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Joe Pastore, Sr. the Last Manager of “Jersey” Joe Walcott Speaks Out!
By Ken Hissner, Dog House Boxing (Nov 23, 2015)

“Jersey” Joe Walcott
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“When I came out of the Army (World War II) my cousin Felix Bocchicchio who managed heavyweight contender “Jersey” Joe Walcott wanted me to become his new manager,” said Joe Pastore, Sr. Pastore wasn’t one to jump into the ring but was there by the corner for Walcott’s fights.

Boxing trainer, amateur boxer, cut-man and one time gym owner and all around nice guy Rich Ormsbee arranged for me to meet with Pastore and his son Joe, Jr. who once managed IBF welterweight champion Kermit “Killer” Cintron. Pastore, Sr. is 91 and is alert and doing well. “I spent 30k to set up a camp for Walcott in Blackwood, NJ. I had a ring, trailer and a cook for him. I warned him anything short of complete dedication would find him in the river. Walcott was a very nice person along with his family,” said Pastore, Sr.

Walcott real name was Arnold Cream and he was from Camden, NJ, and started out in 1930 at 165 lbs. winning his first six fights before losing in a rematch with Henry Taylor, 11-2-1. He had been inactive from April 1931 to May of 1933. After his first loss he came back with five straight knockouts before losing to heavyweight contender Al Ettore, 52-7-2, in 1936. In his next fight he defeated Philly’s Willie Reddish who was as well-known as a trainer of such boxers as Sonny Liston after retiring.

“I believe Walcott was 45 (not 37) when he won the title from Ezzard Charles. He was blackballed after dropping Joe Louis in a sparring session,” said Pastore, Sr. From 1936 to 1945 he was only able to get a contender in the ring with him in 1945 when he defeated Joe Baksi, 46-4-3. This put out a warning to the leading contenders and title holders. In 1946 he won a split decision over Jimmy Bivins, 52-5-1, known to be the “champ” while Louis was in the Army.

Later in 1946 Walcott defeated Lee Oma, 45-18-1, and Tommy Gomez, 52-4-1, in Madison Square Garden. Just 12 days later he lost back to back fights to future light heavyweight champion Joey Maxim and Elmer Ray. He would win the next two fights with Maxim. He had defeated Ray in a previous fight. After the loss to Ray, Walcott defeated Maxim, Ray and Maxim in consecutive bouts finally earning him a fight for the heavyweight title against Joe “the Brown Bomber” Louis, 57-1, in 1947 losing a disputed split decision over 15 rounds though having Louis on the deck twice. In the rematch Walcott was ahead on 2 of the 3 scorecards when he was stopped in the 11th round.

Next up Walcott lost to Ezzard Charles, 62-5-1, for the vacant NBA title in the first of four meetings. Two months later he found himself fighting out of the country stopping Olle Tandberg, 23-5-1, in Sweden and back to Philadelphia stopping future world champion Harold Johnson. Johnson suffered an injury to an intervertebral disc in his back. Walcott had stopped Johnson’s father Phil back in 1936.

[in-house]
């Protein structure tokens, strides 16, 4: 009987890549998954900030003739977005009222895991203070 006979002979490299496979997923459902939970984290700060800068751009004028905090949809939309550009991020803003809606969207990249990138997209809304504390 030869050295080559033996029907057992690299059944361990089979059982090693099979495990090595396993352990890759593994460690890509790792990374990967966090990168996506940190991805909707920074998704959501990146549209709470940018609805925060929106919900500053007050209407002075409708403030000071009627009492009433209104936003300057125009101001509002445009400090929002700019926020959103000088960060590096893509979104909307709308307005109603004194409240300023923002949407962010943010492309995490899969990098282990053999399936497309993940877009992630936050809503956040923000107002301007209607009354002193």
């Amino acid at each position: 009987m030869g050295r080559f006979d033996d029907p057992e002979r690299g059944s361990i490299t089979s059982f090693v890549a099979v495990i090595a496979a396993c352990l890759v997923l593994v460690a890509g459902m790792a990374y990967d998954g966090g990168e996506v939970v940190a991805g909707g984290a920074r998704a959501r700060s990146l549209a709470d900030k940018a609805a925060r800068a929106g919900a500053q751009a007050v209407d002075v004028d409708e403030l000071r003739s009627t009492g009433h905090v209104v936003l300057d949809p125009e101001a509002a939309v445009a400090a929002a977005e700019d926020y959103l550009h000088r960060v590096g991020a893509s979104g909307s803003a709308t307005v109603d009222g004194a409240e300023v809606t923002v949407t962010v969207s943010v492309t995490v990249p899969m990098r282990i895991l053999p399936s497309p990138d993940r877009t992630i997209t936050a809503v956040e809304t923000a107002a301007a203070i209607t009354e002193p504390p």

Walcott scored three more wins including a win in Germany over Hein Ten Hoff, 18-0-3. He would lose back to back fights to contender Rex Layne, 25-1-2 and a rematch with Charles for the NBA title. This was the second of four fights with Charles and first of three in a row. He would stop Charles in July of 1951 for the NBA title and in a rematch defeat Charles at the Municipal Stadium in Philadelphia for the World Heavyweight title in his fifth try. This was his first fight under Pastore, Sr. in June of 1952 some 11 months after Walcott’s previous fight with Charles. They split in four bouts.

Just three months after winning the world title Walcott was matched with Rocky Marciano who at the time was 42-0. It was held in Municipal Stadium in Philadelphia. It was a war with Walcott ahead going into the 13th round 7-4, 7-5 and 8-4. The punch that knocked Walcott out was a historic right hand that seemingly almost took his head off. Hank Cisco who was in the Marciano stable claimed he was in Walcott’s dressing room after the fight and the doctor said “this man should never fight again.” Pastore, Sr. claims to know nothing of this.

The rematch with Marciano would be 8 months later in Chicago. Walcott was counted out by referee Frank Sikora who seemed to be counting faster than usual calling a halt at 2:25 of the first round. That would be Walcott’s final fight ending up 51-18-2 with 32 knockouts over 23 years of boxing. “When he went down I motioned to him to stay down,” said Pastore, Sr.

Pastore, Sr. ran a taxi service for 10 years. His son Joe, Jr. has one of the best amateur prospects this writer has seen in years named Xavias Ramirez out of Reading, PA. He is a 14 year-old who has sparred with men being over 21. He also has Joshua Rosa and Nathon Pagan both amateurs.

Please send all questions and comments to Ken Hissner at:

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